Diane Martin and I have been friends for more than 40 years. We worked together on the feminist SF fanzines,Janusand Auroraand served on the first and several dozen subsequent WisCon convention committees. We worked for many years with the James Tiptree, Jr. Award/Otherwise Award. In 1980, Eileen Gunn gave me a tape recording one of Suzette Haden Suzette’s lessons, titled, “Teach Yourself Alien.” In this lesson Elgin offered advice to Science Fiction authors on how to deal with alien languages in their fiction. It was great. I shared it with Diane, and we immediately decided to contact Suzette and ask permission to reprint the text in our fanzine, Aurora, whole issue #19, Vol. 7, no. 1. In 1982, WisCon invited Suzette to attend WisCon 6 and again in 1986 for WisCon 10 as guest of honor. Diane went on to produce the first and second Dictionary and Grammar of Láadan(1985 and 1988). These books were typed on a Selectric typewriter and published by SF3. They have long gone out of print and since the text was never saved electronically, Diane and I worried that the material would become inaccessible. Diane and I both loved and honored Suzette Haden Elgin as a friend, an advisor, and a brilliant scientist. She died in 2015; We miss her and did not want to let the Láadan dictionary go out of print. So, in 2018, we began talking about reprinting and updating the dictionary and grammar.
It turns out that OCR technology has improved impressively over the year, but not enough to easily scan and translate text written in a heavily accented, invented language. The task of proofreading the scanned text was far more daunting that I imagined. Simply creating the first draft of this book proved to be an enormous project. We enlisted Susanna Sturgis, professional copyeditor, to help us. Susanna ended up basically learning Láadan in the course of her work. In addition to saving the material from the original books, we also were able to incorporate material from the Láadan website—additional vocabulary, lessons, and essays by Suzette Haden Elgin. Finally, Suzette's daughter, Rebecca Haden wrote a lovely preface to the book.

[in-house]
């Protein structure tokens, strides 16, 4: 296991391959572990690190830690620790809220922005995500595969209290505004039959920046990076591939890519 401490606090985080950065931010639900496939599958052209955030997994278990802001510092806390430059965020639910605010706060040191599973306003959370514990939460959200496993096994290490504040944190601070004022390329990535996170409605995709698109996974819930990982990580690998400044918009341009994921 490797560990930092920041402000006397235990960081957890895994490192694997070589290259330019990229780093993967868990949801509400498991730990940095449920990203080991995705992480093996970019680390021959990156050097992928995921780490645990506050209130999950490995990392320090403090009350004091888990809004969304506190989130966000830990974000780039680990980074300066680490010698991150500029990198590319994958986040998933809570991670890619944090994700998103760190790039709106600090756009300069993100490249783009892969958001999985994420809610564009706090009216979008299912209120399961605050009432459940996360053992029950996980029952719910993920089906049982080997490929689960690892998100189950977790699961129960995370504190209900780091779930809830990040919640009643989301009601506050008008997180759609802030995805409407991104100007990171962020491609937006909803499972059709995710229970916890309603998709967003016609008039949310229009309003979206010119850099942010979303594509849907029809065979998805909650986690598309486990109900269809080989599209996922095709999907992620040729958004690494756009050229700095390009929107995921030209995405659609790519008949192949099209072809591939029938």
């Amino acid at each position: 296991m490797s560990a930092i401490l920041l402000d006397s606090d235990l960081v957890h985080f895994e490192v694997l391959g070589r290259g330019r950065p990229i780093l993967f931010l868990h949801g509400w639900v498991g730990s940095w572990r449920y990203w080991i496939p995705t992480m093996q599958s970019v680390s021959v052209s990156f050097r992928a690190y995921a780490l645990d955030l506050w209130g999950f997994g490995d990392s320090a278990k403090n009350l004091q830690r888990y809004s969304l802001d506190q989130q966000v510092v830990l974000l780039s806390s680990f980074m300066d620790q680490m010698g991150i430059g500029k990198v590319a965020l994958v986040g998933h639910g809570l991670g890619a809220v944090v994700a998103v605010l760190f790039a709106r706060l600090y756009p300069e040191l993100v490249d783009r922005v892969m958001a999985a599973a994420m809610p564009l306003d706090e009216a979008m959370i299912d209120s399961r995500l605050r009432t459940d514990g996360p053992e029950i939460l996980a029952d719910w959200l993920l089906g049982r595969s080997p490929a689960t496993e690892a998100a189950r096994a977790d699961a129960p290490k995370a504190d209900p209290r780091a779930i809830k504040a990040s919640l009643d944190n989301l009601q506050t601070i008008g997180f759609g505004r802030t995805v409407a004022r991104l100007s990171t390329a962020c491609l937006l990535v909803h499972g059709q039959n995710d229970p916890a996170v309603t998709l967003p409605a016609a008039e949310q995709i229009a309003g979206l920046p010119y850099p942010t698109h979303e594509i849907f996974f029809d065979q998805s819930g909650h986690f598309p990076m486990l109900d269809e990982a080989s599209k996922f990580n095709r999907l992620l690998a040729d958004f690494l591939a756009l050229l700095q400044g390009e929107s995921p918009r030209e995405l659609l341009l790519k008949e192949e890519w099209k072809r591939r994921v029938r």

Interest persists in Láadan, the woman’s language Suzette Haden Elgin created in 1982, embodied in her science fiction "Native Tongue" series. Láadan is a feminist constructed language created by Elgin to test the Sapir-Whorf hypothesis that the language one speaks influences the way one thinks, i.e., can a language expressing the views of women shape a culture? Láadan includes morphemes that require speakers to own their own perceptions—words that indicate, for instance, whether a statement comes from personal observation, a trusted source, or an unreliable third party. Nowadays Elgin might argue that accusations of "fake news" would be impossible in Láadan. This language also encodes speakers’ intentions into their sentences, eliminating another form of micro-aggression, the rude comment that is passed off as “just a joke.”
In 1987, I won the Trans-Atlantic Fan Fund (TAFF) Race, traveled for 3 weeks in England, Scotland and Ireland, visited with UK science fiction fans and attended the 45th world science fiction convention, Conspiracy 87, in Brighton. This much-belated trip report was written and published 33 years afterward, in 2020, reconstructed from audio tapes and photographs. Highlights include tales of my convention experiences, visits with Chuck Harris, Vincent Clarke, Walt Willis, James White, David Langford and Greg and Linda Pickersgill.
Why the long delay in producing my TAFF report? I tried this rationalization on a few people. I guess it wasn't too convincing.
One of the tragic things about writing a TAFF report is that there are seldom any bad guys involved. The fan fund writer needs to grab the reader’s attention, all the while being handicapped by the fact that most of the characters in their story are really quite wonderful, generous, and delightful people. Seldom do one’s hosts possess the sensitivity to realize that in order to gather material for a well-plotted, interesting trip report, the fan fund winner might well appreciate a minor, near fatal attempt upon their life. The sense of impending doom triggered by the growing awareness of a fandom-wide conspiracy aimed at the fan fund winner’s betrayal would provide a wonderful framework for a gripping tale of intrigue and suspense. What a TAFF report we might have if the winner just managed to narrowly escape from the home of their so-called “host,” by tying together the dozens of T-shirts meant for sale at the TAFF auction and climbing down the rough-hewn stone walls of their terrible prison, fleeing through the night disguised as an Anne McCaffrey fan—a stuffed dragon on her shoulder—and mailed herself back home in a crate marked as “unsold L. Ron Hubbard books.”